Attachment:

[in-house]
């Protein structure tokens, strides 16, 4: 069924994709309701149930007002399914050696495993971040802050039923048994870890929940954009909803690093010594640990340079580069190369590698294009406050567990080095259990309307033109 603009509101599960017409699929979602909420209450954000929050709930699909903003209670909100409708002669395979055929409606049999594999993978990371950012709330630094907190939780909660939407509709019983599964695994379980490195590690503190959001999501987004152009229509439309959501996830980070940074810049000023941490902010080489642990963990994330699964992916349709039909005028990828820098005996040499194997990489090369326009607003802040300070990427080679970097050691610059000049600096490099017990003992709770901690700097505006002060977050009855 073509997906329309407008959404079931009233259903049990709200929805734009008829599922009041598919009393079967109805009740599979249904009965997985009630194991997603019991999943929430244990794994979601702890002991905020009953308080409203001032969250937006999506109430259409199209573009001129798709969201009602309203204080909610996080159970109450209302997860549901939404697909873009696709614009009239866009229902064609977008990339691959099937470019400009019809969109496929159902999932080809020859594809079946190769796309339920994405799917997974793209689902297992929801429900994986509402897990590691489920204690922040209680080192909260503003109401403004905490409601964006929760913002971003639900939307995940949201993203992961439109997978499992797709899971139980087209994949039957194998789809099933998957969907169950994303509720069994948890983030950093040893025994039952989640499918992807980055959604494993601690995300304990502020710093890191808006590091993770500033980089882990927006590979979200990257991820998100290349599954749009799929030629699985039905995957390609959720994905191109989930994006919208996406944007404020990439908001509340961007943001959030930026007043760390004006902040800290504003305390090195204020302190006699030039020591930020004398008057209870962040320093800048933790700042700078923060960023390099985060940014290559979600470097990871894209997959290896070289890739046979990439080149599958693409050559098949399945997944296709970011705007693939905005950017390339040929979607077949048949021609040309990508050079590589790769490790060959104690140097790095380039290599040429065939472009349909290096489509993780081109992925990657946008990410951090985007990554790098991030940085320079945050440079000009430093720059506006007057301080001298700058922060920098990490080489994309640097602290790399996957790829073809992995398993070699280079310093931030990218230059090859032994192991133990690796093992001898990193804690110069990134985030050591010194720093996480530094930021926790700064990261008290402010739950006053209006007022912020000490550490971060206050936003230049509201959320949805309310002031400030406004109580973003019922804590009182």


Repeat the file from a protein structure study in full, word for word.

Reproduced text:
[in-house]
């Protein structure tokens, strides 16, 4: 069924994709309701149930007002399914050696495993971040802050039923048994870890929940954009909803690093010594640990340079580069190369590698294009406050567990080095259990309307033109 603009509101599960017409699929979602909420209450954000929050709930699909903003209670909100409708002669395979055929409606049999594999993978990371950012709330630094907190939780909660939407509709019983599964695994379980490195590690503190959001999501987004152009229509439309959501996830980070940074810049000023941490902010080489642990963990994330699964992916349709039909005028990828820098005996040499194997990489090369326009607003802040300070990427080679970097050691610059000049600096490099017990003992709770901690700097505006002060977050009855 073509997906329309407008959404079931009233259903049990709200929805734009008829599922009041598919009393079967109805009740599979249904009965997985009630194991997603019991999943929430244990794994979601702890002991905020009953308080409203001032969250937006999506109430259409199209573009001129798709969201009602309203204080909610996080159970109450209302997860549901939404697909873009696709614009009239866009229902064609977008990339691959099937470019400009019809969109496929159902999932080809020859594809079946190769796309339920994405799917997974793209689902297992929801429900994986509402897990590691489920204690922040209680080192909260503003109401403004905490409601964006929760913002971003639900939307995940949201993203992961439109997978499992797709899971139980087209994949039957194998789809099933998957969907169950994303509720069994948890983030950093040893025994039952989640499918992807980055959604494993601690995300304990502020710093890191808006590091993770500033980089882990927006590979979200990257991820998100290349599954749009799929030629699985039905995957390609959720994905191109989930994006919208996406944007404020990439908001509340961007943001959030930026007043760390004006902040800290504003305390090195204020302190006699030039020591930020004398008057209870962040320093800048933790700042700078923060960023390099985060940014290559979600470097990871894209997959290896070289890739046979990439080149599958693409050559098949399945997944296709970011705007693939905005950017390339040929979607077949048949021609040309990508050079590589790769490790060959104690140097790095380039290599040429065939472009349909290096489509993780081109992925990657946008990410951090985007990554790098991030940085320079945050440079000009430093720059506006007057301080001298700058922060920098990490080489994309640097602290790399996957790829073809992995398993070699280079310093931030990218230059090859032994192991133990690796093992001898990193804690110069990134985030050591010194720093996480530094930021926790700064990261008290402010739950006053209006007022912020000490550490971060206050936003230049509201959320949805309310002031400030406004109580973003019922804590009182």